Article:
Alcohol Urine Testing: Why Is It Necessary?

Employers must maintain drug testing programs to facilitate a safe working environment and productive employees. But is this hassle worth it? The answer might depend on the setting.

It would be best if you took the company's needs and relevant state laws into account. Significantly, some employers must follow strict drug-free workplace policies because they are either federal contractors or employ drivers.

On the other hand, other employers struggle to find qualified employees or want to keep a particular culture. They believe drug testing, particularly marijuana, will attract and retain talent.

Below are reasons why alcohol urine testing is necessary.

1. Reduced Workplace Conflicts

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It is common for drug and alcohol users to become easily agitated, engage in irrational behavior, and experience extreme mood swings. This can lead to workplace conflict as well as low morale. By implementing a urine test alcohol policy in your workplace, you are ensuring your employees a safe and harmonious working environment. You will identify any problem and be proactive in your approach to resolving it.

2. Reducing Abuse

Workplace drug use is on the rise, and employees may feel free to use their preferred drug while on the job if a company does not require routine drug testing. However, drug testing in the workplace prevents employees from using drugs and arriving at work high or unable to concentrate.

3. Increase Production

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When a company uses routine drug testing, its output increases. Additionally, drug-free workplaces encourage employees to think and work their hardest. A drug-free workplace also improves employee relationships and morale.

4. Fewer Thefts & Claims

Drug users require money to feed their habits as part of the drug and alcohol abuse cycle. Additionally, it's not uncommon for an employee with a substance abuse problem to bring this criminal behavior to your workplace. Theft from coworkers, theft of office supplies and products, and even fraud are common crimes committed by substance abusers to pay for their drugs or alcohol.

However, regular drug and alcohol tests may serve as a deterrent and protect your company. If a substance abuser has been identified, you can take proactive steps to prevent any potential theft or fraud.

5. Safety

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Routine Drug testing at the workplace promotes workplace safety and reduces drug use. Employees who work while under the influence increase the number of workplace accidents and injuries. This is especially true when tools and heavy machinery are required on-site.

According to the United States Department of Justice, employee drug or alcohol use causes more than half of workplace accidents. Employees who use drugs at work are also five times more likely to file a workers' compensation claim, which can cost your company a lot of money.

6. Reducing Turnover

Drug testing in the workplace lowers employee turnover rates. People who use drugs at work are more likely to change jobs several times a year. Requiring employees to be sober at work maintains high employee quality and can reduce employee turnover by one-third. Hiring and training new employees is a time and money drain that no business can afford.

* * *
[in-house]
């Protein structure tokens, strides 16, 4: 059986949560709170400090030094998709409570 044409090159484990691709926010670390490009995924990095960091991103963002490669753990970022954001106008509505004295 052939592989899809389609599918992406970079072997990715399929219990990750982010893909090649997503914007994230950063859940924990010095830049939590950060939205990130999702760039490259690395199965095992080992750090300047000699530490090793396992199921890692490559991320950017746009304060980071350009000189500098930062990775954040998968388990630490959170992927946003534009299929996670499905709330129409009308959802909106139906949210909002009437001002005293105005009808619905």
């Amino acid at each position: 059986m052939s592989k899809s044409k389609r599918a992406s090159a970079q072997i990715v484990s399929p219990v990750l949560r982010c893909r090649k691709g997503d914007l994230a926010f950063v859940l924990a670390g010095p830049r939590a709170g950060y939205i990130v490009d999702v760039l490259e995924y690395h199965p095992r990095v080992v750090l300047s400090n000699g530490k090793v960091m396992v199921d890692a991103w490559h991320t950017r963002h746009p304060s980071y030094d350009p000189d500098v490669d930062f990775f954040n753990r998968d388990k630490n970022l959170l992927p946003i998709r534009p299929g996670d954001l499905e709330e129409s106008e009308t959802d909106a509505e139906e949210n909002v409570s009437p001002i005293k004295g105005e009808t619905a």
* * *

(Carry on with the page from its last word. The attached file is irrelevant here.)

7. Reduce Health Insurance Costs

Employees with substance abuse problems are prone to have health problems. Significantly, the more claims you file will lead to higher premiums. Hence, by reducing the number of claims, you can lower the cost of your insurance. Drug and alcohol testing can help employers identify drug abusers in the workplace and take appropriate action.

8. Reduced Staff Absenteeism

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Workplace drug and alcohol testing programs have been shown to reduce absenteeism successfully. Absenteeism and sick leave caused by drugs or alcohol are costly to businesses. Additionally, a substance abuser is three times more likely to miss three or more work days per year. Significantly, there is an apparent financial cost, but there is also a loss of employee morale, which can be far more damaging to the workplace.

Drug Testing Procedures

There are no universal standards for drug and alcohol testing, monitoring, diagnosis, or continuous care in clinical settings. The American Society of Addiction Medication recognizes that this has resulted in a clinical practice gap.

Drug testing can be done effectively at work, home, or school, even without standardization. However, because of limited access to mail-in labs that process remote samples, at-home or remote testing may not always be possible, but this is changing. More labs are expanding their services to include remote specimen sample analysis.

Saliva, urine, and sometimes blood tests are the most common alcohol and drug tests. Significantly, blood tests produce more accurate and reliable results. This is because blood tests provide more specific information about drug and alcohol concentration levels, among other things. This is also because, unlike urine, blood samples are more challenging to adulterate or dilute.

Patients can self-collect blood samples at home using special remote devices and send them to the lab for testing. Also, some drug and alcohol treatment facilities can provide them with at-home specimen collection kits to receive remote devices.


In many ways, drug testing at the workplace protects both the employee and the employer. Significantly, such testing boosts productivity while also increasing workplace safety. Many employers drug test their employees regularly to keep their workplaces both productive and safe.

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